Microservices are complex and building a scalable and resilient Microservice architecture is challenging. As the number of services increase, you have to deal with the interactions between them, monitor the overall system health, be fault tolerant, have logging and telemetry in place, handle multiple points of failure and more. Each of the services needs to have these common functionalities in place so that the service to service communication is smooth and reliable.
In a Microservice architecture, handling service to service communication is challenging and most of the times we depend upon 3rd party libraries or components to provide functionality like Service Discovery, Load Balancing, Circuit Breaker, Metrics, Telemetry and more. Companies like Netflix came up with their own libraries like Hystrix for Circuit Breaker, Eureka for Service Discovery, Ribbon for Load Balancing which are popular and widely used by organizations.
However these components need to be configured inside your application code and based on the language you are using, the implementation will vary a bit. Anytime these external components are upgraded, you need to update your application, verify it and deploy the changes. This also creates an issue where now your application code is a mixture of business functionality and these additional configurations. Needless to say, this tight coupling increases the overall application complexity – since the developer now needs to also understand how these components are configured so that he/she can troubleshoot in case of any issues.
Service Mesh comes to the rescue here. It decouples this complexity from your application and puts it in a service proxy & let it handle it for you. These service proxies can provide you with a bunch of functionalities like traffic management, circuit breaking, service discovery, authentication, monitoring, security and much more. Hence from an application standpoint, all it contains is the implementation of Business functionalities.
Istio is one of the best implementation of Service Mesh at this point. It enables you to deploy microservices without an in-depth knowledge of the underlying infrastructure.
Istio is a open source project governed by Google & IBM that connects, manages, controls and secures microservices.
Istio solves complex requirements while not requiring changes to application code of your microservices. Istio reduces the complexity of running a distributed microservice architecture. It is Platform Independent and Language Agnostic – so it does not matter which language you use to containerize your application.
Istio Service Mesh has 2 components – Control Plane and Data Plane.
Control Plane – Controls the Data plane and is responsible for configuring the proxies for traffic management, policy enforcement and telemetry collection.
Data Plane – Comprises of Envoy proxies deployed as sidecars in each of the pods. All the application traffic flows through the Envoy proxies.
Pilot – Provides service discovery for the Envoy sidecars, traffic management capabilities for intelligent routing and resiliency (timeouts, retries, circuit breakers)
Mixer – Platform independent component which enforces access control and usage policies across the service mesh, and collects telemetry data from the Envoy proxy and other services.
Citadel – Provides strong service-to-service and end-user authentication with built-in identity and credential management.
All traffic entering and leaving the Istio service mesh is routed via the Ingress/Egress Controller. By deploying an Envoy proxy in front of services, you can conduct A/B testing, deploy canary services, etc. for user-facing services. Envoy is injected into the service pods inside the data plane using Istioctl kube-inject.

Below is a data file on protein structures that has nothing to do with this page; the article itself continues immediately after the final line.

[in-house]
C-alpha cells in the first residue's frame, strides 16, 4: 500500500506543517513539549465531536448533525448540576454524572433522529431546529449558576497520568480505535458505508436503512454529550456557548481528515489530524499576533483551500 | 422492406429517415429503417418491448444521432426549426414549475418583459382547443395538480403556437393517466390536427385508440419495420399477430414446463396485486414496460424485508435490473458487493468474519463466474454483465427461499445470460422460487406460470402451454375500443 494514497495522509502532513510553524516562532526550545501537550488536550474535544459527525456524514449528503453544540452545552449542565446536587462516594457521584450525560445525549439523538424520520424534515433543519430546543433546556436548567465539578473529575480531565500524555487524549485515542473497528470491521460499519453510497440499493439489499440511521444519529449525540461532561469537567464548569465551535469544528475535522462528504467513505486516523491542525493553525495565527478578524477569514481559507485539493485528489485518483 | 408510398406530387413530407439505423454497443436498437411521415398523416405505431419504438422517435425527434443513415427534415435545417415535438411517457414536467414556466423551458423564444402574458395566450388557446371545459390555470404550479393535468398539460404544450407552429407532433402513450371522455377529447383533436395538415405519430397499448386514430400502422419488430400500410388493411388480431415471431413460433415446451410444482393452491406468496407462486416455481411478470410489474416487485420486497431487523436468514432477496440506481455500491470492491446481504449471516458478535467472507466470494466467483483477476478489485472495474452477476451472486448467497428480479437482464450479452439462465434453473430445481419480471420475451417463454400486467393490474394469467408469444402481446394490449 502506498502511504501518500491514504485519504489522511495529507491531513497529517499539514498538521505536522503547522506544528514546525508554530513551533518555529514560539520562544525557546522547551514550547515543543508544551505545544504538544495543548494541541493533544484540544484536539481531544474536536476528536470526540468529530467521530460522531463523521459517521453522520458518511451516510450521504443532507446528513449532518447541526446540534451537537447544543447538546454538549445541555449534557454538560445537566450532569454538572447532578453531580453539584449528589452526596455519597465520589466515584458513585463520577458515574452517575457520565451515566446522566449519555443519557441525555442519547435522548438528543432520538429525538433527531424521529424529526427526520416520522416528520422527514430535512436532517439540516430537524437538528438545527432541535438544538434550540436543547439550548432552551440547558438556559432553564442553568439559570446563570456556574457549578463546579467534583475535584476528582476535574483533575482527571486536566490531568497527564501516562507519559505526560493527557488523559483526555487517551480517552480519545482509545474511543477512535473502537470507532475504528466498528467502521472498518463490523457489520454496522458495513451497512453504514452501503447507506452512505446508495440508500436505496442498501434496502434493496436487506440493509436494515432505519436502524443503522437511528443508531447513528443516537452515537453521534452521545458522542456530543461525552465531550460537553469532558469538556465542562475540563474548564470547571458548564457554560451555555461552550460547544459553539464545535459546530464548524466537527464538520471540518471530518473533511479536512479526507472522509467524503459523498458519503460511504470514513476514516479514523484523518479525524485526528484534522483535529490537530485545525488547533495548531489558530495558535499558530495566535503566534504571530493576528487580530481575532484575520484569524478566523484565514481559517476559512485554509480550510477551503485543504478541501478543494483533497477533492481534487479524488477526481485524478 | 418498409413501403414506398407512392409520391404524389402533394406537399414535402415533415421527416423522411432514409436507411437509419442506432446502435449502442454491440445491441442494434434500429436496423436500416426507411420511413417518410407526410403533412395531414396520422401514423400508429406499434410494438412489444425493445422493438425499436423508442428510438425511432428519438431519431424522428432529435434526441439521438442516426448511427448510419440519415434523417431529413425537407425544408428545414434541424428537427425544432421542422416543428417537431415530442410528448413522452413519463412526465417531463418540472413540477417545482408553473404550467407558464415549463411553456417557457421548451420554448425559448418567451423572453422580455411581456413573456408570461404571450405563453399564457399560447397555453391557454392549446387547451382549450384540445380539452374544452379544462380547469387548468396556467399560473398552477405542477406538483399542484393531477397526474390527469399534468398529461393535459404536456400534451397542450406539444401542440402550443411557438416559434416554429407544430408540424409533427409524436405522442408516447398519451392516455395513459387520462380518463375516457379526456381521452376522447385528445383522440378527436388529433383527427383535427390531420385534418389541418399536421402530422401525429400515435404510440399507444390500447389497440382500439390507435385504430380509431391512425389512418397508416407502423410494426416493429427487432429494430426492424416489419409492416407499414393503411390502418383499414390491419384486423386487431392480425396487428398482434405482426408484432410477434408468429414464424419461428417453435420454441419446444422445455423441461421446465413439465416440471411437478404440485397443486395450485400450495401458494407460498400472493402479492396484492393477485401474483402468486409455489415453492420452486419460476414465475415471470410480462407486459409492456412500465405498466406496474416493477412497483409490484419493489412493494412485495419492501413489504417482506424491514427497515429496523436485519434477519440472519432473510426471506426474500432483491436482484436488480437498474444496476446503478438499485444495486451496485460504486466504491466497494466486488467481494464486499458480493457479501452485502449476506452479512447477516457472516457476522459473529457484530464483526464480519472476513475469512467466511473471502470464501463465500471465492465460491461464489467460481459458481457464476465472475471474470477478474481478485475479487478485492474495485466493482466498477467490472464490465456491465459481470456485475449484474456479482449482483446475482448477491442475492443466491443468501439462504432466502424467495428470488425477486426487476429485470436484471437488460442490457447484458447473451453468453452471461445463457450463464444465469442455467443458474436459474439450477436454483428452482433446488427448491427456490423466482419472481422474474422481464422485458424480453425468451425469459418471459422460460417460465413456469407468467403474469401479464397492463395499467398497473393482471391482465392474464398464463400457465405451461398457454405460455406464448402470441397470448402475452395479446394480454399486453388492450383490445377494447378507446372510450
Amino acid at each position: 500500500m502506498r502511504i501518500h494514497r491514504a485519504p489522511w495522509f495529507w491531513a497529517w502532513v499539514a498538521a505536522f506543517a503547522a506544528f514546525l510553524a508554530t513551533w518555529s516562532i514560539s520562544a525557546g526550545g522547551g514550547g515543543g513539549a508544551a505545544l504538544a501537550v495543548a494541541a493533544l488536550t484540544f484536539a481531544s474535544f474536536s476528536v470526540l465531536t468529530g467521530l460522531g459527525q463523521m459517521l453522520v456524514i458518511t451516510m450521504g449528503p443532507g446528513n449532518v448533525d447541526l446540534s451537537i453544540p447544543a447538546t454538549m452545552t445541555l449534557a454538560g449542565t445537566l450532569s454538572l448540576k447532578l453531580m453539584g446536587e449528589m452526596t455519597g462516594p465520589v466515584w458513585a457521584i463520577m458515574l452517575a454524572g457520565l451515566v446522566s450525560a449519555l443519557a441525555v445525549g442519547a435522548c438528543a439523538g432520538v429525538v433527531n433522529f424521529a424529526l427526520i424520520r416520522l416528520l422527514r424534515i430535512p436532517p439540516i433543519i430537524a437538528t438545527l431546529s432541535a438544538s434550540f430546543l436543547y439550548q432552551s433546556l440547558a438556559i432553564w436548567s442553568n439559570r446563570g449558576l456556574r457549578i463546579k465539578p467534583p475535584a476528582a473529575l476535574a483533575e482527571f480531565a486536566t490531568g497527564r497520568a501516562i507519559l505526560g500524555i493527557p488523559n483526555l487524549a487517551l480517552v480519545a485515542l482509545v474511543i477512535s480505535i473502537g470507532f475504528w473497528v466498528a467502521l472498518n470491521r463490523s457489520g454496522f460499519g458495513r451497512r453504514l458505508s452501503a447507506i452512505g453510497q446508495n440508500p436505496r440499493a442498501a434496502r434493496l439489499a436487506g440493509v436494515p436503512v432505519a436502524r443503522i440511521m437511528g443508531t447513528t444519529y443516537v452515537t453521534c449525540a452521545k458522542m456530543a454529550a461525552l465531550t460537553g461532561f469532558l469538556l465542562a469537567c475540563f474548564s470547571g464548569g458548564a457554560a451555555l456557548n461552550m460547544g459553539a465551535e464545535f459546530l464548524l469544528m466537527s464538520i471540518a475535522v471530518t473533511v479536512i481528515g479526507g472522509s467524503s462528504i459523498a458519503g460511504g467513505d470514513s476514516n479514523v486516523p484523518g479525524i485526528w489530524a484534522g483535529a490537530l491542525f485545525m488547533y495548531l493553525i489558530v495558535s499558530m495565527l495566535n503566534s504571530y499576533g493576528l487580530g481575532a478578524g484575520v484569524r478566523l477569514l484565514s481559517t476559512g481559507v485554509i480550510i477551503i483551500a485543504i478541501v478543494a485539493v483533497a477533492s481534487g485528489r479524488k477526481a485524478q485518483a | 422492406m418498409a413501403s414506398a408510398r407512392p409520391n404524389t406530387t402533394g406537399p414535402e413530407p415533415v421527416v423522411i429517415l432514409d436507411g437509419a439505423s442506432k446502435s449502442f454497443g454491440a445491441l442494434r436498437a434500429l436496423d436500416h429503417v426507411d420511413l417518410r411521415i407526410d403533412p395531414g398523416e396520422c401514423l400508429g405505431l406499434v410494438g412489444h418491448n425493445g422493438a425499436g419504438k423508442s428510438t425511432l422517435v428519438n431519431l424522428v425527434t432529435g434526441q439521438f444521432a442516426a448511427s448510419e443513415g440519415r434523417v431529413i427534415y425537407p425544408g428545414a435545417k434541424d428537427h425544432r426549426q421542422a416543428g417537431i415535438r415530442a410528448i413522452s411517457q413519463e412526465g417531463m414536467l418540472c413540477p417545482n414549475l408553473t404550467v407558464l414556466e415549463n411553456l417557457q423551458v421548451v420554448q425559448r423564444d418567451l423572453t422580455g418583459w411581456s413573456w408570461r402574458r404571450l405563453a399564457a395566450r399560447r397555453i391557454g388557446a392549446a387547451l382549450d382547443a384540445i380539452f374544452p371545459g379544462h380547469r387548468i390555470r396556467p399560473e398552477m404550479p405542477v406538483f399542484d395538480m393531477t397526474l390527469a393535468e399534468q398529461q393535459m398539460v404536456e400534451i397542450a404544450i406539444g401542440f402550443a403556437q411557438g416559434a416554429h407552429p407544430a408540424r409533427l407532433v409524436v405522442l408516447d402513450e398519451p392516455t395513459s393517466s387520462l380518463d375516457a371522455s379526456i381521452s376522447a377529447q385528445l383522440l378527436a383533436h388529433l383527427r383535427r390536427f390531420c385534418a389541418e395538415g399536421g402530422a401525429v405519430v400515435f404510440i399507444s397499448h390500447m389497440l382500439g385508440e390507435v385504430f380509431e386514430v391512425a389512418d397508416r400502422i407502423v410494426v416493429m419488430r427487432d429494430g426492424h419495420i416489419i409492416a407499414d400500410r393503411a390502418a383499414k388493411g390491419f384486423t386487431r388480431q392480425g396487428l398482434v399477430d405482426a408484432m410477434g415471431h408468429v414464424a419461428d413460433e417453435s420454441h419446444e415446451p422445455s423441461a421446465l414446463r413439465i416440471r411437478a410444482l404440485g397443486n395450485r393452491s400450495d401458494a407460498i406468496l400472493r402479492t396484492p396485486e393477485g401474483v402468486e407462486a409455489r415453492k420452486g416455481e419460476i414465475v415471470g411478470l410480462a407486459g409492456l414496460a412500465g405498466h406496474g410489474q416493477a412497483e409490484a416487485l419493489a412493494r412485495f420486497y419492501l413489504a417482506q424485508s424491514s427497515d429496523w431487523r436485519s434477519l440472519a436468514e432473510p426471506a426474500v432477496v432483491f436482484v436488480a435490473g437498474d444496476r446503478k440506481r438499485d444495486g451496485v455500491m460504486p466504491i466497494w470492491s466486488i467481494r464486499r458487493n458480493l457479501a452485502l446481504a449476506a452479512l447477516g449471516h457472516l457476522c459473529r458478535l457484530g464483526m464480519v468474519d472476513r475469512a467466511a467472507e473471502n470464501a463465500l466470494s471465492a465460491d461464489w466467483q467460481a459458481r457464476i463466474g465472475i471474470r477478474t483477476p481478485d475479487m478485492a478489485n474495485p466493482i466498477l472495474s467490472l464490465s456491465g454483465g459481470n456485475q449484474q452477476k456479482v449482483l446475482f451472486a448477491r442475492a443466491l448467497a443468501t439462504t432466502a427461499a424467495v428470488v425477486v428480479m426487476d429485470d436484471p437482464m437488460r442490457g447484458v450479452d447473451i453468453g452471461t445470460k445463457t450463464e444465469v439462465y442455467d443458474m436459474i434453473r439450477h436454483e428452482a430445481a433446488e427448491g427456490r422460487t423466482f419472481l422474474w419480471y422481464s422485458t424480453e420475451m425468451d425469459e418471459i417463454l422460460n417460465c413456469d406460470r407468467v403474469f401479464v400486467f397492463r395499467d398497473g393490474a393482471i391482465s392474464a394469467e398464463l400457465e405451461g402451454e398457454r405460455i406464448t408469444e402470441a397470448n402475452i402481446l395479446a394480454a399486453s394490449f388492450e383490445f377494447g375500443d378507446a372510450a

The Envoy sidecar logically calls Mixer before each request to perform precondition checks, and after each request to report telemetry. The sidecar has local caching such that a large percentage of precondition checks can be performed from cache. Additionally, the sidecar buffers outgoing telemetry such that it only calls Mixer infrequently.
Envoy is a high performance Open Source Proxy designed for Cloud-Native Applications.
Istio uses an extended version of the Envoy proxy.
Istio leverages Envoy’s many built-in features like Service Discovery, load Balancing, Circuit Breakers, Fault Injection, Observability, Metrics and more. Envoy is deployed as a sidecar to the relevant service in the same Kubernetes pod. The sidecar proxy model also allows you to add Istio capabilities to an existing deployment with no need to rearchitect or rewrite code.
Capabilities of Istio
Connect – Istio provides Traffic Management between services and let you control the traffic flow with Canary and Dark launches.
Secure – Istio provides a secure communication channel, and manages authentication, authorization, and encryption of service communication at scale.
Control – Istio provides enforcement of usage policies across the service mesh – with little or no application changes.
Observe – Istio provides Automatic Monitoring, Logging and Tracing for all services inside the service mesh.
If you want to read more about Istio, please visit https://istio.io
Categories: Architecture, Envoy, Istio, Microservices, Service Mesh
That is a pretty good writeup for the why of using Istio
So is it fair to say that, at this point in time, developing java based microservices using spring cloud+Netflix oss is old school? I am thinking so.
I see another spring cloud k8s project.. think that is also old school at this point in time.
If I were to implement microservices at this point(jan 2019) is it fair to say that I shld use springboot
based microservices deployed to k8s manager July the isitio servicemesh?
LikeLiked by 1 person
***managed by Istio servicemesh
Correcting last line of qn